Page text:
Rightwing Lobby Advocates Balancing the Budget on the Backs of the Poor
Heritage Foundation spokesman, Robert Rector, the largest conservative think tank in Washington discusses cutting the SNAP program (Supplemental Nutritional Assistance Program - Food Stamps) with Eric Olsen of Feeding America, the largest hunger relief charity in the country with a network of over 200 food banks across the U.S.
You may know Robert Rector from his scathing opinions on the conditions of poverty in the U.S. The poor aren’t really poor, mind you, because they aren’t living in broken down hovels like we see in third world countries.
But if you look closely, most Americans “living in poverty”—the Census’s poverty threshold for a family of four was $16,404 in 1997—aren’t poor in any conventional sense all. About 40 percent of “poor” households own homes, 70 percent own cars, 97 percent own color televisions, 75 percent own video cassette recorders, two-thirds have air conditioning, and so on. Most “poor” kids today are super-nourished, growing up to be one inch taller and ten pounds heavier than the soldiers who stormed Normandy in World War II.
Further, Rector wants to cut SNAP because the poor are too fat anyway.
Rector says food stamps are not helping the poor, claiming that, “The majority of them are overweight, and the idea of what we need to do is give them more food is just kind of silly.”
The reality is far from Rector’s ignorant opinions. Bread for the World reports:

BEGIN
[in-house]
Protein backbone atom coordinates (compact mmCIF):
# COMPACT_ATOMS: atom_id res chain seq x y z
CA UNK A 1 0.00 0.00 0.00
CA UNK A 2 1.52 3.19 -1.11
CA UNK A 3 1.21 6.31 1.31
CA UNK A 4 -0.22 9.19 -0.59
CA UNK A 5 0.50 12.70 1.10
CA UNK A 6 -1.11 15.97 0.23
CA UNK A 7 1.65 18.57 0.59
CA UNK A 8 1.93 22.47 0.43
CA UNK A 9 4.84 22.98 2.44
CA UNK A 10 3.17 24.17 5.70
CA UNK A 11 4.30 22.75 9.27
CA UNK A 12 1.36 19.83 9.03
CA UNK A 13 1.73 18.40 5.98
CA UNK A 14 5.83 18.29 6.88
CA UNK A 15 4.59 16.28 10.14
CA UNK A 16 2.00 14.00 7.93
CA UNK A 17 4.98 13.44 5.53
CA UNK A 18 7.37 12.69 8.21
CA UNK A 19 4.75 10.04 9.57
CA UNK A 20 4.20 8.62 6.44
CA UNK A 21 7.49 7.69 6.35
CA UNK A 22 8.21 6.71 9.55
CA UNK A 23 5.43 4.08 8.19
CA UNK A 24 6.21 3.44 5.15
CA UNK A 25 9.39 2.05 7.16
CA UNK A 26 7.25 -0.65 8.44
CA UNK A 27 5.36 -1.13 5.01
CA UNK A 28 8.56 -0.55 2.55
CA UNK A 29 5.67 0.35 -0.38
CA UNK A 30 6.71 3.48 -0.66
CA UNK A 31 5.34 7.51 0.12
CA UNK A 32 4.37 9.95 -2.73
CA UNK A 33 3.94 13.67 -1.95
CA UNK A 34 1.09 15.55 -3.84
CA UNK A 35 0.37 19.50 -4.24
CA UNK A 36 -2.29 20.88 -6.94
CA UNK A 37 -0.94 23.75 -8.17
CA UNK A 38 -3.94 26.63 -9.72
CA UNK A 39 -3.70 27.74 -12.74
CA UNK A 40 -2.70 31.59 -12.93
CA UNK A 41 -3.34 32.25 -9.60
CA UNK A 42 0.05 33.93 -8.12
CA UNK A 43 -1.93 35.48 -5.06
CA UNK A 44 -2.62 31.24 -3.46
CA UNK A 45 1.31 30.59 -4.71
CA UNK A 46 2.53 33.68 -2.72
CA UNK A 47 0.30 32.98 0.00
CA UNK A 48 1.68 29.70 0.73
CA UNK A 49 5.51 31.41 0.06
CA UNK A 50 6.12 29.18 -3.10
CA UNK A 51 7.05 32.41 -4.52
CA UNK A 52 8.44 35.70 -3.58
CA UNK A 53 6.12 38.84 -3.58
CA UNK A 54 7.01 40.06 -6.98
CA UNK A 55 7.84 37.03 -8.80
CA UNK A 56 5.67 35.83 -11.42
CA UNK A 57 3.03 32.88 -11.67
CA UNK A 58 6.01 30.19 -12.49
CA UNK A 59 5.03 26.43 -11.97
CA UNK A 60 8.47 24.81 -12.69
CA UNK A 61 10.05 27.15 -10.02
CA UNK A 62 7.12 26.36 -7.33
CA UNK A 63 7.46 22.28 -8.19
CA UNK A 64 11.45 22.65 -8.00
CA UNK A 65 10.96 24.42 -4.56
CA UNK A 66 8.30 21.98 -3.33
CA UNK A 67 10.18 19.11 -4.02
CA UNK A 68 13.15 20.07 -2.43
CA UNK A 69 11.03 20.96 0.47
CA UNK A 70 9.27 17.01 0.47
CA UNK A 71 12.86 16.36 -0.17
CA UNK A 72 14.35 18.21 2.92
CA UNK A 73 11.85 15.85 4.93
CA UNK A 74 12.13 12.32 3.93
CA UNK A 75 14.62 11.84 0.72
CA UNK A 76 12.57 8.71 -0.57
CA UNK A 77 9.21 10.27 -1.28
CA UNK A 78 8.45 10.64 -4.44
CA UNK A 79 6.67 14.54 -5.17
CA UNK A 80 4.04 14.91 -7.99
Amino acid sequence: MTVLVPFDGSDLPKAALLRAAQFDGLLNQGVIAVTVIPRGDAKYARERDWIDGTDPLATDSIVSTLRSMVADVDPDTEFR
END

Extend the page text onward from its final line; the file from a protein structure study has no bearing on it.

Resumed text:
- 14.6% of U.S. households struggle to put enough food on the table. More than 49 million Americans—including 16.7 million children—live in these households.
- Nearly one in four children is at risk of hunger. Among African-Americans and Latinos, one in three children is at risk of hunger.
As to SNAP:
- About half of all American children will receive SNAP benefits at some point before age 20. Among African-American children, 90 percent will enroll in SNAP before age 20.
- One in eight people is enrolled in SNAP. Nearly half are children.
- SNAP participation has increased 44.3 percent above pre-recession levels, an increase of 12.1 million people.
- More than 90 percent of SNAP benefits are used up by the third week of the month.
In fact, Rector’s remarks about obesity among the poor and America’s food stamp program are not just insensitive, they’re flat out wrong.
Participation in federal nutrition programs reduces the risk of girls becoming overweight by increasing access to an adequate, nutritious diet. School-aged girls enrolled in SNAP, school lunch, and school breakfast programs are 68 percent less likely to be overweight than food-insecure girls who do not participate in the programs.
The poor are at dire risk of losing food program services from the Republican Congress at a time when they need it most. Please consider making a donation to your local food bank or taking up a food drive at your place of work. You can find locations here: